Rose is a Clark (Secretary) in the Registry Office at EYN Headquarters and the mother of 4 children, 2 boys and 2 girls. At the time of this story, Joseph was 5, Jeff was 2 and the twins, Joan and Joana, were 6 months old. It was Oct 29, 2014. Rose’s husband was going to school in Yola while Rose was living on the outskirts of Hildi, about 20 miles from Mubi. Rose has a small motorcycle called a Hajo which she used to drive herself to work at EYN Headquarters in Kwarhi. Hildi is about 3.6 mi north of EYN Headquarters.
She was up early that day because her twins had been fussy through the night. She had breast fed the twins and was just getting out food to cook for the older boys when she heard gunshots and bombs in the area of Hildi. She had been anxious all night because there was so much traffic on the main road. Ordinarily, it was very quiet between 6 p.m. and 7 a.m. She didn’t know what was happening. She was determined to run, but she knew it would be madness to put 4 small children on a small motorcycle while she drove. As she was preparing to leave, a young man came past on a motorcycle and told her that it was soldiers who were shooting because they all had on uniforms, but the “soldiers” shot his brother in the leg so they knew they were Boko Haram and not soldiers.
Rose quickly backed one of her twins. This is what the Nigerians call placing a baby on their back and tying them on with a cloth. She then placed the other twin in her front and tied her in. She then picked up Jeff and carried him in her arms. Joseph had to walk. They made their way through the bush to Gashala (about 6 miles away). When she was leaving her home, she grabbed a package of Indomi (Ramen Noodles), and broke off small pieces to fed Joseph and Jeff with the dry noodles. They had not eaten before they left Hildi and they didn’t have anything else to eat on the way to Gashala. They had nothing to drink with them.
As they were trekking they came across a woman who had just given birth to twins in the bush. Her mother and a friend were with her. She was so exhausted from the birth process and she said she could not go on walking and carrying two new babies so she wanted to leave them behind. Her mother volunteered to carry one twin and her friend volunteered to carry the other, so she didn’t abandon her new babies. Thank God for that!
When Rose and her children arrived in Gashala, they were all exhausted, hungry and thirsty. Rose had some money, but because everyone was running out of Gashala, few shops were open so she was only able to buy some biscuits (cookies). One old woman who had chosen to stay behind in Gashala had pity on Rose. She saw that she was carrying three children and told her to come to her house to rest. Rose and her children were able to rest and spend the night in her house. She had a sleeping mat that Rose could put the children down on and she covered them up with the cloth that she used to tie them on her back and front. They finally had some water to drink.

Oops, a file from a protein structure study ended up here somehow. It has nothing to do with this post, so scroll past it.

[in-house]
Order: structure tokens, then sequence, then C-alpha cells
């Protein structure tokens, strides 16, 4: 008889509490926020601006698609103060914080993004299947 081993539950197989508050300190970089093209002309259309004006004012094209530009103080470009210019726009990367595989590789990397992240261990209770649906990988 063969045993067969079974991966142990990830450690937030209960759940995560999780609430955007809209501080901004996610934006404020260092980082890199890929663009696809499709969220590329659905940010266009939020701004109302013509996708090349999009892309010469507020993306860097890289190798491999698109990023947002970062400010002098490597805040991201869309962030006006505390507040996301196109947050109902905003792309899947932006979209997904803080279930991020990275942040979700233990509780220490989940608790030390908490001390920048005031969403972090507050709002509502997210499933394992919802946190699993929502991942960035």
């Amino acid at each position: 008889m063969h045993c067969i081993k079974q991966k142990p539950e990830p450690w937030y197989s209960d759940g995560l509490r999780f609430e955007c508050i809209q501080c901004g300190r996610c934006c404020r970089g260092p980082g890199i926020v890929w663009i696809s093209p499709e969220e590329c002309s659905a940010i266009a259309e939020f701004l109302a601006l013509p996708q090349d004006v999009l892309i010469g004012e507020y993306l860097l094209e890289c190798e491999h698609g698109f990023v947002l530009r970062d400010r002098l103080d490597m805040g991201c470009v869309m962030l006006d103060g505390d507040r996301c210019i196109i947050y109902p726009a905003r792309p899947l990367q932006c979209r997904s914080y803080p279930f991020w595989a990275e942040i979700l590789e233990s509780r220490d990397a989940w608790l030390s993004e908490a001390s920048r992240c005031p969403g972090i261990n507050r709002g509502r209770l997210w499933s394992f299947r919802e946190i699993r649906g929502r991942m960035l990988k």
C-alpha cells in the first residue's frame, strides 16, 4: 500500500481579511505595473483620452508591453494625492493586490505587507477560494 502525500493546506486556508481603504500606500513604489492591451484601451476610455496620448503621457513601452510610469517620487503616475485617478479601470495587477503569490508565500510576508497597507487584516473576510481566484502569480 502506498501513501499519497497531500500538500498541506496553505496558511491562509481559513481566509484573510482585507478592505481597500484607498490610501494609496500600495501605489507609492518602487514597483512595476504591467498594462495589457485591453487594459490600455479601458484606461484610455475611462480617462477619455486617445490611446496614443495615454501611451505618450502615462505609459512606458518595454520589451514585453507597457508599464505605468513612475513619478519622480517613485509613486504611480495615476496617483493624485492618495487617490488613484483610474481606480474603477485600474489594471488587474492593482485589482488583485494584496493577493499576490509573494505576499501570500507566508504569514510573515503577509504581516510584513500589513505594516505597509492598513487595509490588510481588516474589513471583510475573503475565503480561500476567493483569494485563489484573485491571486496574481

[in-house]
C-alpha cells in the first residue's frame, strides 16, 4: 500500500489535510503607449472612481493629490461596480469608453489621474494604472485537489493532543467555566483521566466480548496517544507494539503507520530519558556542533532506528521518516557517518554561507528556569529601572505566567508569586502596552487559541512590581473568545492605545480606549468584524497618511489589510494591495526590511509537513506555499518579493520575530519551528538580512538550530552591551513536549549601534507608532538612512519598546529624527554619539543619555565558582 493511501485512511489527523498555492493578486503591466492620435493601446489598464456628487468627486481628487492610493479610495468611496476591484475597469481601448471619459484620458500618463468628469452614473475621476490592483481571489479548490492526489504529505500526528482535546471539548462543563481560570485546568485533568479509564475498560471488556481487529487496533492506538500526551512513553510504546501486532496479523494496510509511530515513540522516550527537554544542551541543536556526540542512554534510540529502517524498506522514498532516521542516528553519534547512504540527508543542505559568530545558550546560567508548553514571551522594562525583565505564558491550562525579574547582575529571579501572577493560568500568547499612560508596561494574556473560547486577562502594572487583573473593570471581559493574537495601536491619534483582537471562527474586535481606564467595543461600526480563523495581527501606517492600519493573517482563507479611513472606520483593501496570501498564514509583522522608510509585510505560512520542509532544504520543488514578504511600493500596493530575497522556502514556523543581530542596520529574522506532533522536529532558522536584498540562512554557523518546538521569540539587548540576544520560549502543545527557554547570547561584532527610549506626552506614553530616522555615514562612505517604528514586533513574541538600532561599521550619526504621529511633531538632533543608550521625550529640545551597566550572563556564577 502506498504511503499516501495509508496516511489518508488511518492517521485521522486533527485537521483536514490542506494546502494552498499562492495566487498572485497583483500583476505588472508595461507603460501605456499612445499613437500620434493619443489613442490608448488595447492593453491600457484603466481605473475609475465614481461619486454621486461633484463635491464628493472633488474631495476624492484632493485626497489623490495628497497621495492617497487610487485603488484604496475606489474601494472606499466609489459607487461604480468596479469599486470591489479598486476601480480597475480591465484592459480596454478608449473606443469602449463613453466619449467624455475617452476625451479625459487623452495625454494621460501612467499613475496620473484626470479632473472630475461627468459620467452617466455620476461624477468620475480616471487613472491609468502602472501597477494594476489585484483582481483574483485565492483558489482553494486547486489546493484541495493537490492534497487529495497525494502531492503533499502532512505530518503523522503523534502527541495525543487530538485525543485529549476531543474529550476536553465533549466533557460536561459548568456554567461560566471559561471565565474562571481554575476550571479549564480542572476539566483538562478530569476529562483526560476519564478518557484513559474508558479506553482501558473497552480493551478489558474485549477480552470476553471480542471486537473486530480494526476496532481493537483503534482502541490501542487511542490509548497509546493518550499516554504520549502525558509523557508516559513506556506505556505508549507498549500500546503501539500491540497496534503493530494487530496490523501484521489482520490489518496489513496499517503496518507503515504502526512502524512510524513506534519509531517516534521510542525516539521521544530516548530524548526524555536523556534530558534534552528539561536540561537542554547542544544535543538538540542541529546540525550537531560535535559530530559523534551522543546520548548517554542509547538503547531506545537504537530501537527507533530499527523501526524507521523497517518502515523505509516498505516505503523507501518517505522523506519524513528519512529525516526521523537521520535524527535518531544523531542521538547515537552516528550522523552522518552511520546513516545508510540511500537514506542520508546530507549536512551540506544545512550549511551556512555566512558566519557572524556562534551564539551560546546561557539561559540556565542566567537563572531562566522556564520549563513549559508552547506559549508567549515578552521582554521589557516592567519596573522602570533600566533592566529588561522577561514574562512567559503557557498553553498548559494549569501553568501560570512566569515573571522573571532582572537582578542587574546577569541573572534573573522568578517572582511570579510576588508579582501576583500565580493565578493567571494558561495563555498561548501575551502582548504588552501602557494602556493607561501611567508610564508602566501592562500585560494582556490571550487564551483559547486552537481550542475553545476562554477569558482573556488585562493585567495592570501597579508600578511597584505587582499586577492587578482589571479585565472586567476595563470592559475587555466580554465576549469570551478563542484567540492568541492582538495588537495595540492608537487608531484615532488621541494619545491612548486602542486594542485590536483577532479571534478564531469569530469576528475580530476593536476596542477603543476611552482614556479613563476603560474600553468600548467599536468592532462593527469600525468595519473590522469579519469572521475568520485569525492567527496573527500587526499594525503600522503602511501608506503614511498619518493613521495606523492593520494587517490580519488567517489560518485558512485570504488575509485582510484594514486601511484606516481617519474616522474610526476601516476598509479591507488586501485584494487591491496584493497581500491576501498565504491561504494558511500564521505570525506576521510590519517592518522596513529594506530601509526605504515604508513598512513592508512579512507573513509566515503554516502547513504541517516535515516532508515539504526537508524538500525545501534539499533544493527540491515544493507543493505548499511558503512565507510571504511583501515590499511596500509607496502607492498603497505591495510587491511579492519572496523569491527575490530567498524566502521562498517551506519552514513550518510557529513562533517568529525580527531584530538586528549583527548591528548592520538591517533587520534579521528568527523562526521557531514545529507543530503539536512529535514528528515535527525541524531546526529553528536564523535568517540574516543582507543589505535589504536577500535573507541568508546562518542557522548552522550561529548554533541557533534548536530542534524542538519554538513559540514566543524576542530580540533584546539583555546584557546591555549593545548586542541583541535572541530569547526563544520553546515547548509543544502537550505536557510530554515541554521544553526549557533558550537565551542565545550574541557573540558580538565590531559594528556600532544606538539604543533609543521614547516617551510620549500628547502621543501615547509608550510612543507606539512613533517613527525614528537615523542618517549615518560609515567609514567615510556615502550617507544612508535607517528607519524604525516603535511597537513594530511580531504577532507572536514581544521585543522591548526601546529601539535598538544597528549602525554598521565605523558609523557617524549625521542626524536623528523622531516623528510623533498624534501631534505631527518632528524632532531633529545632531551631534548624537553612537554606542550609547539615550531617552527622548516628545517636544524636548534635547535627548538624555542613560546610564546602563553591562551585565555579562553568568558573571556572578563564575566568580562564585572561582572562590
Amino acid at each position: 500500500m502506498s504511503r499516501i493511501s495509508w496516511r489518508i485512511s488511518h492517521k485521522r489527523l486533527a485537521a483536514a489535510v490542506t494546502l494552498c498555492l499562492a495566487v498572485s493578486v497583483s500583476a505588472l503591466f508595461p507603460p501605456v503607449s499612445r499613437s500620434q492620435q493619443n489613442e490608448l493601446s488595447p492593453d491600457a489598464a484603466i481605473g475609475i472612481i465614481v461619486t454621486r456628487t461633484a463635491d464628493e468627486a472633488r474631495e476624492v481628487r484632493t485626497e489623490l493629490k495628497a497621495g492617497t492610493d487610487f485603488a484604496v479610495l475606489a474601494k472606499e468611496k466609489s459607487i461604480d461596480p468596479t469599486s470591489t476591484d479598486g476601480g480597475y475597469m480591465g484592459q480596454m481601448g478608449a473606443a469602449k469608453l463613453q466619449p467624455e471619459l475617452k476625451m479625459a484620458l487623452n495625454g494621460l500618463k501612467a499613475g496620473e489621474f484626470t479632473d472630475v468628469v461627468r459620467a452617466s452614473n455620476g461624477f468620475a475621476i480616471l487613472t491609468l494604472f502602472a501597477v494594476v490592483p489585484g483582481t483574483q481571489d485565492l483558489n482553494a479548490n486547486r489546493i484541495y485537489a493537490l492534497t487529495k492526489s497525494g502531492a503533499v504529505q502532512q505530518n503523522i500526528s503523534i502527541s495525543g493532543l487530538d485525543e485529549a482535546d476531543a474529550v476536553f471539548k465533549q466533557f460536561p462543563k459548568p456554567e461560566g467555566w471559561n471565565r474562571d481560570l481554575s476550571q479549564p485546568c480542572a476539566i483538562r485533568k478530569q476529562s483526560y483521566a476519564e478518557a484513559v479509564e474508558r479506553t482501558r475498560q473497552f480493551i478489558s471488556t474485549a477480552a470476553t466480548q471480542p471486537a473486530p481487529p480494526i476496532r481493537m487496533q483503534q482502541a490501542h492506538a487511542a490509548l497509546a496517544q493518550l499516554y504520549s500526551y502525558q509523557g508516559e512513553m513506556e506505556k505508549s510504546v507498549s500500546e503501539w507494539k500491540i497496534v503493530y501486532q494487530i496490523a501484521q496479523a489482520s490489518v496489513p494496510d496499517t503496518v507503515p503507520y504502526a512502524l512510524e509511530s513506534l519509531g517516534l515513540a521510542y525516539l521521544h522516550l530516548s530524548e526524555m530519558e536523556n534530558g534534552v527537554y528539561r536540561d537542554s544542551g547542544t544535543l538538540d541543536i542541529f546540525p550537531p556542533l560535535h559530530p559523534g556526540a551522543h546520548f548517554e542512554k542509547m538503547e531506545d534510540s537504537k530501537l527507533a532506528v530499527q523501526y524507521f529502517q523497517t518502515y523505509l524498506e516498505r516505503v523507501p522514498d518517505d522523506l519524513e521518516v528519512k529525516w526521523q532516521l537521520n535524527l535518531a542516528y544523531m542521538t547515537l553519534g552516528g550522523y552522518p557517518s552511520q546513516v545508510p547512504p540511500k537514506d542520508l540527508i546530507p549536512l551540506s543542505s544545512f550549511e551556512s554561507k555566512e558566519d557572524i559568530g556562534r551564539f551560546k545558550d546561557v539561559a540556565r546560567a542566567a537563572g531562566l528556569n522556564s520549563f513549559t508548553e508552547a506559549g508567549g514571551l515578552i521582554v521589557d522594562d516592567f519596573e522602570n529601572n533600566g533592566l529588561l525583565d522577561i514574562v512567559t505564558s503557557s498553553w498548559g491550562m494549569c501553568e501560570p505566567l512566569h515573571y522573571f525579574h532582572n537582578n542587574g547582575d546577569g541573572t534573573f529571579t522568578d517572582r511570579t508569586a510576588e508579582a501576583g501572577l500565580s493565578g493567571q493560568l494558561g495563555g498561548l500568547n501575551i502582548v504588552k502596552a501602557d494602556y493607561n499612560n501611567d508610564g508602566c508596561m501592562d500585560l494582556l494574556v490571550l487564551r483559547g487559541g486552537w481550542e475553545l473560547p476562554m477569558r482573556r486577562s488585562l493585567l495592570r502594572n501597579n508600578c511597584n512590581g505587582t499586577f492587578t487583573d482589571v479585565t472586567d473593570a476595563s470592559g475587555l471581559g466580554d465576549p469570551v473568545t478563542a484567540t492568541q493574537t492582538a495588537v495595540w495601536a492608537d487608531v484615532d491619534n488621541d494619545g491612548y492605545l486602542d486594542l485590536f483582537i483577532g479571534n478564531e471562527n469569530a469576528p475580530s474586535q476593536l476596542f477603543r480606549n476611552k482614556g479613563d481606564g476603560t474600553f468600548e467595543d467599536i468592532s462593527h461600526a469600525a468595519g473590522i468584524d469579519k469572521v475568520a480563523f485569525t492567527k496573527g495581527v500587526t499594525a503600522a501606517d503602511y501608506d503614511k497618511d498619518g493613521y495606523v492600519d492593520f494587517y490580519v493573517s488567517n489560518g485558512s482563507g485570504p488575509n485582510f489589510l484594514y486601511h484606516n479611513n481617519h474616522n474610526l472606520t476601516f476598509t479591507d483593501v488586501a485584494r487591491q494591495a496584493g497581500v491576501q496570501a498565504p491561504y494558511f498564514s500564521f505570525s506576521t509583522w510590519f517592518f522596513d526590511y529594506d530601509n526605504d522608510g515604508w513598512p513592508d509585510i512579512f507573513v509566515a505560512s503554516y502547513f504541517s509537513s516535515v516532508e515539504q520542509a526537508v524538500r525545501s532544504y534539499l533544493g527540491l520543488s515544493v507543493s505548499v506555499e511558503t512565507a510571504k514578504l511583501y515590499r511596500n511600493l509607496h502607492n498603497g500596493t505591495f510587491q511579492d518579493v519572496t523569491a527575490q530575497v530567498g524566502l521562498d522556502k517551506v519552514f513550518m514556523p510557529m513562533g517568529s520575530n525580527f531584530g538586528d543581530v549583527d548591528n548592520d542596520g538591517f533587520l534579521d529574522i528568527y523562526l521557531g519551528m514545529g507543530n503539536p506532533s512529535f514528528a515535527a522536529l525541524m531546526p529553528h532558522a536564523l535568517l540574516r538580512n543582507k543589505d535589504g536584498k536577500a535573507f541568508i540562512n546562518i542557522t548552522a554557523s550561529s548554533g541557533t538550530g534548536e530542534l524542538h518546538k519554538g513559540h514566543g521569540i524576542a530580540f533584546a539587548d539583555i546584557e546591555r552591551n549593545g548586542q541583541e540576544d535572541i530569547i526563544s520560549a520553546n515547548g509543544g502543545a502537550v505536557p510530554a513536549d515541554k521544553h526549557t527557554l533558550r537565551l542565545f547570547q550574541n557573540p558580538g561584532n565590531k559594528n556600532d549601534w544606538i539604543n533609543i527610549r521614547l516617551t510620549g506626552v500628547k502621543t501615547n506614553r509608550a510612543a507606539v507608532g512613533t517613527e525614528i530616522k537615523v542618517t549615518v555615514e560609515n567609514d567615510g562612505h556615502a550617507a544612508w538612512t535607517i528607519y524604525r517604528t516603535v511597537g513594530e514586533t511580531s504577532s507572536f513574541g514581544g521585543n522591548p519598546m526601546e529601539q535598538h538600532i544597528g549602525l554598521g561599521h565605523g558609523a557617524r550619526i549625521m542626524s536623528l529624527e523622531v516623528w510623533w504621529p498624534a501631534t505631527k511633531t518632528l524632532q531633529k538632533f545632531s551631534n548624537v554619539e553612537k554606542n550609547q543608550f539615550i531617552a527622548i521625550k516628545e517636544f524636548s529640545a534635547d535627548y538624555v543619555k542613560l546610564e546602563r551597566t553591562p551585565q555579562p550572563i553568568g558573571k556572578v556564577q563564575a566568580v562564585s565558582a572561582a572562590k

The next morning Rose wanted to call her husband and discuss what to do. But, there was no phone service. Later she learned that the people maintaining the phone service had also run away so the generators weren’t started to run the necessary equipment to provide the phone service. She started thinking about her Hajo (motorcycle) again. Finally, she convinced a motorcycle driver to drive back to Hildi and find her brother and to ask him to get her motorcycle and drive it to Gashala to pick her up. He did that, but when her brother arrived, they checked the amount of fuel in the tank and discovered they didn’t have enough to go any farther. He also told her that she forgot to close the door to her house, so he had closed it. They all spent the night in Gashala again. They didn’t have food, but they did have water.
The next day, Rose had to send another motorcycle driver for fuel in a nearby village. When he returned, all six of them packed onto her Hajo, with her brother driving. They were able to travel like that to Fadama Rake. Rose finally had phone service there, so she called her husband. He was able to hire a pickup truck in Yola, which he sent to pick her up in Gombi. As they headed from Gombi to Yola, they picked up trekkers all along the way until the pickup truck was completely full. A massive exodus from the Gombi area to Yola was underway. Rose kept telling them that the ride was free and they should come and ride.
Rose spent one day in Yola with a friend of her husband’s. They then traveled to Gombe (not to be confused with Gombi) and stayed with her husband’s brother, where she stayed for about 2 months. Rose has 3 brothers and 3 sisters. She’s the oldest. All of her brothers and sisters came to Gombe as well, but her parents refused to leave Hildi, and survived the violence there. Rose is now staying in Jos and working at the EYN Headquarters Annex.
Rose tells me what she learned through all this:
- In difficulties, there is a way through. You just have to find it.
- You can live for 3 days without eating.
- Children sense when there is trouble. Her children learned what bombs sound like. Her oldest son still complains about pain in his legs from their long trek.
Rose is glad to be alive. Her father is a retired pastor, and Rose, too, is dedicated to EYN.